What are the quality attributes and need-solution pairs of Web3? At minimum, the key quality attribute is decentralization. The key matching need is fairness. There are good reasons why this is so. I’d love to be able cite someone that there is a natural tendency for humans to centralize power. I’d love for that statement to be axiomatic. I can cite quite a few papers that appear to just take it as a given (Aristotle (301 BCE, Machiavelli (1513), Bloomfield and Coombs (1992)). But, I can’t find a passage for the axiom anywhere. For the purposes of this post, I’m importing the assumption as a truth: there is a tendency for people to centralize to power. Decentralization is a counter-force[…]

A quality attribute, in systems engineering, is a non-functional requirement. I think of them as adjectives that describe a system. They’re useful tools. There are dozens of quality attributes in systems engineering: accessibility, accuracy, durability, flexibility, observability, repeatability, safety, sustainability, testability, upgradeability, usability, vulnerability and so on. They’re useful tools because they’re the core of discriminator statements, and as such, can help us think about Need-Solution Pairs. Quality Attributes and Need-Solution Pairs What if, in the context of a Need-Solution pair (von Hippel and von Krogh (2016)), a solution can have a large number of quality attributes? When comparing a product to a substitute, you can think of faster, cheaper, and easier. This laptop is faster than that one. It’s[…]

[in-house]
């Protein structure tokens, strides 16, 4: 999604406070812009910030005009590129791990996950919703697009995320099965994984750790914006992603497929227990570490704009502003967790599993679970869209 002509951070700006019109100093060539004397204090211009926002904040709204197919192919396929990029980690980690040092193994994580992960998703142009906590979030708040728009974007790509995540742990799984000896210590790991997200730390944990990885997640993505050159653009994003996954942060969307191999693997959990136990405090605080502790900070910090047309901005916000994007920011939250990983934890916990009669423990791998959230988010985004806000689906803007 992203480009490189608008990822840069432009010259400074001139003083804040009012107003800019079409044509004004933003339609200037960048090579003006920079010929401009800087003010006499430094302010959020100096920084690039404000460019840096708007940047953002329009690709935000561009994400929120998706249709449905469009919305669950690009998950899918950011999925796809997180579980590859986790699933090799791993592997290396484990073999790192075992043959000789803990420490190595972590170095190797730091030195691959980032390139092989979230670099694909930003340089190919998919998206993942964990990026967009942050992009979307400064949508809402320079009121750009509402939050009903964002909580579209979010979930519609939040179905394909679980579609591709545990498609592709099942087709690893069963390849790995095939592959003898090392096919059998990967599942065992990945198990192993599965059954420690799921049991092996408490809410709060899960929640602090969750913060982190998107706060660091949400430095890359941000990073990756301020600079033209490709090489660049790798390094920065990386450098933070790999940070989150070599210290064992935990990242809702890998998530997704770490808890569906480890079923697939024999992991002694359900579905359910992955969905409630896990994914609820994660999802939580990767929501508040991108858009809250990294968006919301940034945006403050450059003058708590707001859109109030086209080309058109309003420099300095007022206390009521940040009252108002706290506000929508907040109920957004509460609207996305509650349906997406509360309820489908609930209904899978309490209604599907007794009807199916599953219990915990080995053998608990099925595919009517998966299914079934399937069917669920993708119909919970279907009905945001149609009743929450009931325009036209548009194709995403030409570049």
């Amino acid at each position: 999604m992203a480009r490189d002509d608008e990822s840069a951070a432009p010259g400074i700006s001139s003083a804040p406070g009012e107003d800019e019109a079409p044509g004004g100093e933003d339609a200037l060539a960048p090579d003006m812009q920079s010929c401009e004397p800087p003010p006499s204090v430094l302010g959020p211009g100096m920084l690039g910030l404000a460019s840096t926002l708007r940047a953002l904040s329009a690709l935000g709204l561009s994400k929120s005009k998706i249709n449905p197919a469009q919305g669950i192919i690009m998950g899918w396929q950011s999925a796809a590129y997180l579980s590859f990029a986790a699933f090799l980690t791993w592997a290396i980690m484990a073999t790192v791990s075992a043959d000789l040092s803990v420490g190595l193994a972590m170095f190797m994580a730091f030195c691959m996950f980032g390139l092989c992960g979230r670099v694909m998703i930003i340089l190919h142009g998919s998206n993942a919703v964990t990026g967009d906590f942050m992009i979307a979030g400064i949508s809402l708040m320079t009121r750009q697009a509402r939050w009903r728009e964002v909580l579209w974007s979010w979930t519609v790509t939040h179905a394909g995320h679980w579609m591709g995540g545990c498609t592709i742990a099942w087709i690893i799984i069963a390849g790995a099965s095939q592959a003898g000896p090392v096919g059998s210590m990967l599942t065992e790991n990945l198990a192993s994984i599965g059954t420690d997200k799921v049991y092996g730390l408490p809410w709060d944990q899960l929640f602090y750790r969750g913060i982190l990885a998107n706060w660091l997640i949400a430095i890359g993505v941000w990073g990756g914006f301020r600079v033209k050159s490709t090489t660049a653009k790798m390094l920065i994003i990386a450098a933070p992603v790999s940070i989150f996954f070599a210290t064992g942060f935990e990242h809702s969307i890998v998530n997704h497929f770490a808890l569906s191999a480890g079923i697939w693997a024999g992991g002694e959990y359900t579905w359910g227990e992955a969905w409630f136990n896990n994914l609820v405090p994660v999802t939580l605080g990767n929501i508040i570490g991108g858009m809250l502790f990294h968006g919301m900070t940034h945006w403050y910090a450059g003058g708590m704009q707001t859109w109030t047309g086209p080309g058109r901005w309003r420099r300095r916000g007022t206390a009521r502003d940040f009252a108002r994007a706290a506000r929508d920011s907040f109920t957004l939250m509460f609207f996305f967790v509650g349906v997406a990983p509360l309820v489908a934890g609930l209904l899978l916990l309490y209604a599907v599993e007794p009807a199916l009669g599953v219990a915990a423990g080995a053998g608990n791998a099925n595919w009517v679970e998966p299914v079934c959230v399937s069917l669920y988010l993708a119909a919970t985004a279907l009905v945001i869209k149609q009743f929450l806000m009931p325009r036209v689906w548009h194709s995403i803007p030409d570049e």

Von Hippel is onto something with the idea of need-solution pairs. This is how I understand the idea: Most management literature is focused on problem definition. (See: James G March for one of the best models of how problems drives search). Often, searches are sparked by a problem. But what if it isn’t always sparked by a problem? Von Hippel argues that search isn’t always motivated by formalized problems. Sometimes people are just discovering alternatives based on needs, and then, they compare a new alternative to the status quo. If the alternative is predicted to be better than the status quo, then the alternative will be substituted. If not, it’s rejected. This is a kind of a neat way to[…]